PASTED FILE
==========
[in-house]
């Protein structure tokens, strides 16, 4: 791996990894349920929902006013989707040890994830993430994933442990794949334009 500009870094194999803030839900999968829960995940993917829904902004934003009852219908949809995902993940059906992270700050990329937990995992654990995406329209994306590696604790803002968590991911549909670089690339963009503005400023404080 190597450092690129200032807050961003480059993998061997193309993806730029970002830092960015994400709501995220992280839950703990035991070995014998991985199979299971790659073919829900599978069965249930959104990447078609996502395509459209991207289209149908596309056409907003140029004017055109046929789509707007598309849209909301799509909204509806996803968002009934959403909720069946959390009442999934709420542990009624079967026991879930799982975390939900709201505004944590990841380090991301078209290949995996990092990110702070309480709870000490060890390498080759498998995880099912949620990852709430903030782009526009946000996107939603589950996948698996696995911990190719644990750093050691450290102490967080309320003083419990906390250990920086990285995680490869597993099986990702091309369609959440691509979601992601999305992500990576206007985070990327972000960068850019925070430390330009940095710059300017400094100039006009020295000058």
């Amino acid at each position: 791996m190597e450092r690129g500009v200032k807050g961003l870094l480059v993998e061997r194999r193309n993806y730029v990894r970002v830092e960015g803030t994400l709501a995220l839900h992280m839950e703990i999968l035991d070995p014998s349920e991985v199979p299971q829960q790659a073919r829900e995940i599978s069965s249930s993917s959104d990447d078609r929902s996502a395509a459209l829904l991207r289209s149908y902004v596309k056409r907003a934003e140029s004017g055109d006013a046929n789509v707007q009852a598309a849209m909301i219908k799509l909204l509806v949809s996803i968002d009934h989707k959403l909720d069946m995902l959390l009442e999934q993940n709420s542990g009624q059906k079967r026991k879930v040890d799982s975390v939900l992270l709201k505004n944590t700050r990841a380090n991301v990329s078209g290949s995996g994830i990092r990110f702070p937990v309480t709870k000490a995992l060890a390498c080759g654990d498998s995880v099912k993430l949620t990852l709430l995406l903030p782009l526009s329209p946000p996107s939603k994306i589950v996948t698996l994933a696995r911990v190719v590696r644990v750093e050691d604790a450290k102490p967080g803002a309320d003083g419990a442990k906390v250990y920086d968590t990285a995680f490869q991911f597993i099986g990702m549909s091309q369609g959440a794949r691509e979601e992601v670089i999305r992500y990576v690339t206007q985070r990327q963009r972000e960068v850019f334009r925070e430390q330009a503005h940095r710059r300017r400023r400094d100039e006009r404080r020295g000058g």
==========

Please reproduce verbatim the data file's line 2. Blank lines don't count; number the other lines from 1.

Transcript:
């Protein structure tokens, strides 16, 4: 791996990894349920929902006013989707040890994830993430994933442990794949334009 500009870094194999803030839900999968829960995940993917829904902004934003009852219908949809995902993940059906992270700050990329937990995992654990995406329209994306590696604790803002968590991911549909670089690339963009503005400023404080 190597450092690129200032807050961003480059993998061997193309993806730029970002830092960015994400709501995220992280839950703990035991070995014998991985199979299971790659073919829900599978069965249930959104990447078609996502395509459209991207289209149908596309056409907003140029004017055109046929789509707007598309849209909301799509909204509806996803968002009934959403909720069946959390009442999934709420542990009624079967026991879930799982975390939900709201505004944590990841380090991301078209290949995996990092990110702070309480709870000490060890390498080759498998995880099912949620990852709430903030782009526009946000996107939603589950996948698996696995911990190719644990750093050691450290102490967080309320003083419990906390250990920086990285995680490869597993099986990702091309369609959440691509979601992601999305992500990576206007985070990327972000960068850019925070430390330009940095710059300017400094100039006009020295000058």